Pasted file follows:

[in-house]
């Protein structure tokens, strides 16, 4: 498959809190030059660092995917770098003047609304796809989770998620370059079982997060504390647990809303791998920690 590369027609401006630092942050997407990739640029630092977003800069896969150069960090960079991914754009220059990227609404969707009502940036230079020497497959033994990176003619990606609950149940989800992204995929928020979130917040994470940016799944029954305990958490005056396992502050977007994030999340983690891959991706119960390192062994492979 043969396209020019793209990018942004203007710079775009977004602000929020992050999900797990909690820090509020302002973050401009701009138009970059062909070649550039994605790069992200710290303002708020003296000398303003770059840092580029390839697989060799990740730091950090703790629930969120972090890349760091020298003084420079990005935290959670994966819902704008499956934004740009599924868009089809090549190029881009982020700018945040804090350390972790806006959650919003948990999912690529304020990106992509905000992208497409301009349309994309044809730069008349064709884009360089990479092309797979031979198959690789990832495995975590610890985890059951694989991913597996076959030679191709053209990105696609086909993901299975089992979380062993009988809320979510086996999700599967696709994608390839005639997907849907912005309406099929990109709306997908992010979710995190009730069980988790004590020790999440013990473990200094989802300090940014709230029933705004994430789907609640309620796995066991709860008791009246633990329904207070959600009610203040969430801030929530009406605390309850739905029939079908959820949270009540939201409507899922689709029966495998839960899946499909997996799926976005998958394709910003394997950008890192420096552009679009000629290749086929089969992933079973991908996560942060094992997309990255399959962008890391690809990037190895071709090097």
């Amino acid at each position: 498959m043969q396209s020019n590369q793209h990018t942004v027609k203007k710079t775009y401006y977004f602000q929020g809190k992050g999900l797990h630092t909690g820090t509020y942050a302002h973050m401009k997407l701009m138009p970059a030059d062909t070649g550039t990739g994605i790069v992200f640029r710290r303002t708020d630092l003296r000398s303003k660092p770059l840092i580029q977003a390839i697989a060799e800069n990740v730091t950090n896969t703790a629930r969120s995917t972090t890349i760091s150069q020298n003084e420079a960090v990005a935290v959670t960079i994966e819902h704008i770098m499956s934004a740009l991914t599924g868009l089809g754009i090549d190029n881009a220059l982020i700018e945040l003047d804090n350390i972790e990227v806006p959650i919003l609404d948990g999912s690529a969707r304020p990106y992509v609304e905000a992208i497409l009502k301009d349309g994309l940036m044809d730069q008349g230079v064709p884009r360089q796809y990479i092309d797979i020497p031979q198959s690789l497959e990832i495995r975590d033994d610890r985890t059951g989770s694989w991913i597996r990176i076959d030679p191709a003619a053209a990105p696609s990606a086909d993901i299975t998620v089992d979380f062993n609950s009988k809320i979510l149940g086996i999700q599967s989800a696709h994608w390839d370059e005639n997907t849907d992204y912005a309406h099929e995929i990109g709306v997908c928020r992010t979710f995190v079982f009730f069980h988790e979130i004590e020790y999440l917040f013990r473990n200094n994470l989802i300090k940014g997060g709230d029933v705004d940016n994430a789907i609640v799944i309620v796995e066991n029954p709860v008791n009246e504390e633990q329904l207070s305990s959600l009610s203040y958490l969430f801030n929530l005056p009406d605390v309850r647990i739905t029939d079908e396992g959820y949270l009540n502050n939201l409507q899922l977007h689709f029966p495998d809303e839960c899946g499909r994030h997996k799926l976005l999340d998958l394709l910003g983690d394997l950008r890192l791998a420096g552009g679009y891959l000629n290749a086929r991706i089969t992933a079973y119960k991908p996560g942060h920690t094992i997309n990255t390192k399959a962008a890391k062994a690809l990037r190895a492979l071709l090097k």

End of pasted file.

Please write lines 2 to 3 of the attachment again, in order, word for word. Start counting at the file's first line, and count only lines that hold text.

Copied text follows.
């Protein structure tokens, strides 16, 4: 498959809190030059660092995917770098003047609304796809989770998620370059079982997060504390647990809303791998920690 590369027609401006630092942050997407990739640029630092977003800069896969150069960090960079991914754009220059990227609404969707009502940036230079020497497959033994990176003619990606609950149940989800992204995929928020979130917040994470940016799944029954305990958490005056396992502050977007994030999340983690891959991706119960390192062994492979 043969396209020019793209990018942004203007710079775009977004602000929020992050999900797990909690820090509020302002973050401009701009138009970059062909070649550039994605790069992200710290303002708020003296000398303003770059840092580029390839697989060799990740730091950090703790629930969120972090890349760091020298003084420079990005935290959670994966819902704008499956934004740009599924868009089809090549190029881009982020700018945040804090350390972790806006959650919003948990999912690529304020990106992509905000992208497409301009349309994309044809730069008349064709884009360089990479092309797979031979198959690789990832495995975590610890985890059951694989991913597996076959030679191709053209990105696609086909993901299975089992979380062993009988809320979510086996999700599967696709994608390839005639997907849907912005309406099929990109709306997908992010979710995190009730069980988790004590020790999440013990473990200094989802300090940014709230029933705004994430789907609640309620796995066991709860008791009246633990329904207070959600009610203040969430801030929530009406605390309850739905029939079908959820949270009540939201409507899922689709029966495998839960899946499909997996799926976005998958394709910003394997950008890192420096552009679009000629290749086929089969992933079973991908996560942060094992997309990255399959962008890391690809990037190895071709090097």
């Amino acid at each position: 498959m043969q396209s020019n590369q793209h990018t942004v027609k203007k710079t775009y401006y977004f602000q929020g809190k992050g999900l797990h630092t909690g820090t509020y942050a302002h973050m401009k997407l701009m138009p970059a030059d062909t070649g550039t990739g994605i790069v992200f640029r710290r303002t708020d630092l003296r000398s303003k660092p770059l840092i580029q977003a390839i697989a060799e800069n990740v730091t950090n896969t703790a629930r969120s995917t972090t890349i760091s150069q020298n003084e420079a960090v990005a935290v959670t960079i994966e819902h704008i770098m499956s934004a740009l991914t599924g868009l089809g754009i090549d190029n881009a220059l982020i700018e945040l003047d804090n350390i972790e990227v806006p959650i919003l609404d948990g999912s690529a969707r304020p990106y992509v609304e905000a992208i497409l009502k301009d349309g994309l940036m044809d730069q008349g230079v064709p884009r360089q796809y990479i092309d797979i020497p031979q198959s690789l497959e990832i495995r975590d033994d610890r985890t059951g989770s694989w991913i597996r990176i076959d030679p191709a003619a053209a990105p696609s990606a086909d993901i299975t998620v089992d979380f062993n609950s009988k809320i979510l149940g086996i999700q599967s989800a696709h994608w390839d370059e005639n997907t849907d992204y912005a309406h099929e995929i990109g709306v997908c928020r992010t979710f995190v079982f009730f069980h988790e979130i004590e020790y999440l917040f013990r473990n200094n994470l989802i300090k940014g997060g709230d029933v705004d940016n994430a789907i609640v799944i309620v796995e066991n029954p709860v008791n009246e504390e633990q329904l207070s305990s959600l009610s203040y958490l969430f801030n929530l005056p009406d605390v309850r647990i739905t029939d079908e396992g959820y949270l009540n502050n939201l409507q899922l977007h689709f029966p495998d809303e839960c899946g499909r994030h997996k799926l976005l999340d998958l394709l910003g983690d394997l950008r890192l791998a420096g552009g679009y891959l000629n290749a086929r991706i089969t992933a079973y119960k991908p996560g942060h920690t094992i997309n990255t390192k399959a962008a890391k062994a690809l990037r190895a492979l071709l090097k």